30 October 2011

is this good?

Caution: I am about to toot my own horn a teeny bit.

I have been told I am a good writer. To those of you who have said this to me, thank you.It really means a lot.

But as I sit here, writing this piece instead of one of the two papers I have due on Tuesday, I have to wonder: what constitutes a good writer? How do we know the difference?

If a good writer is determined by writing habits, then I doubt I qualify. I mean, I’m using this bit of writing here to procrastinate on writing something that will actually be assessed and graded. I do not exactly have my priorities straight at this moment in time. Also, as I am sure you have noticed (or can see by the pattern in the archives of this blog), I am not consistent. I write in spurts,and then am negligent for a while until I find inspiration or motivation or something. When I am compelled, I write. Otherwise, I fill my time in another way. Not exactly the most sustainable way to be a good writer.

If a good writer is determined by subject matter, then my qualification is also debatable. When people ask me what I write about, I am always at a loss for words. How would you answer? Life? My thoughts? Nothing? Everything? I cannot answer the question appropriately because I don’t know what the answer is. As a result, I either sound like a pretentious douchebag or an oblivious idiot, neither of which (I hope) accurately describe me. Is it possible to be a good writer when I don’t even know exactly what it is I write about? Jury’s still out.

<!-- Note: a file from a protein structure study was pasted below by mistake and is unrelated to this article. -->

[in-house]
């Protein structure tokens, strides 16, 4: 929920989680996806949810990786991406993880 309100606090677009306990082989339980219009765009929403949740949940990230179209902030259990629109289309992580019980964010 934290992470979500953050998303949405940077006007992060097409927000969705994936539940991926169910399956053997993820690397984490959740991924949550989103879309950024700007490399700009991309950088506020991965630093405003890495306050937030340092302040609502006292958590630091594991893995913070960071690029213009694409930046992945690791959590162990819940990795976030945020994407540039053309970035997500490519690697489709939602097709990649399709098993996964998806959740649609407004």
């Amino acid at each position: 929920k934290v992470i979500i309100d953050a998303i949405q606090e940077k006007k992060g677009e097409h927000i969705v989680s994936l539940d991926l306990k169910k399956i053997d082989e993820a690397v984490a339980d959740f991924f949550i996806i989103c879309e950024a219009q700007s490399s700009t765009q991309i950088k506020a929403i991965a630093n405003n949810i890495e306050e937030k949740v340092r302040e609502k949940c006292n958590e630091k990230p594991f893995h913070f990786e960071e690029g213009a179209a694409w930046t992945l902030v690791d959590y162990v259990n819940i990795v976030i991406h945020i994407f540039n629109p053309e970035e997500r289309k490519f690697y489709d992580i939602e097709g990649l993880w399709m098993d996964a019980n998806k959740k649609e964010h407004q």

If a good writer is determined by voice, then I guess I am okay. I know that there are very few people who share my point of view, and there are even fewer who articulate themselves in the same way. My word choice and syntax are uniquely my own, and for that I am grateful. But just because I have a distinctive style does not mean that it is any good. Valley girls have a distinctive style, but that doesn’t make them any less irritating.

So where does this breakdown leave me? Exactly where I was when I started—unsure of myself and my abilities, yet somehow still eager to persist. Maybe being a good writer is being a little bit stupid, intensely self-critical, and extraordinarily caffeinated. If that is the case, then I think I may have a bright future ahead of me. I may even be able to develop into a great writer. Of course, there is the possibility that I might spiral downward into a mess of frustration and hindered social skills. The two are not mutually exclusive. But hey, if I’m a great writer, people will be able to understand me regardless,and may even cite my idiosyncrasies as lovable quirks.

18 October 2011

the lens


Let’s be real. I’m not above being a little bit petty sometimes. I still find myself feeling resentment for no justifiable reason and doing stupid passive aggressive things about which I am not proud at a later time.

That’s not to say that I’m a terrible person. I swear I can be nice sometimes. Sweet, even. But these instances are not relevant to this post, so I’m going to move along.

Wait. Actually they might be. There are instances when the degree to which I need to make other people happy surprises me. I think that because I don’t exactly have the best track record when it comes to friendship, when I identify someone with potential, I jump on the opportunity.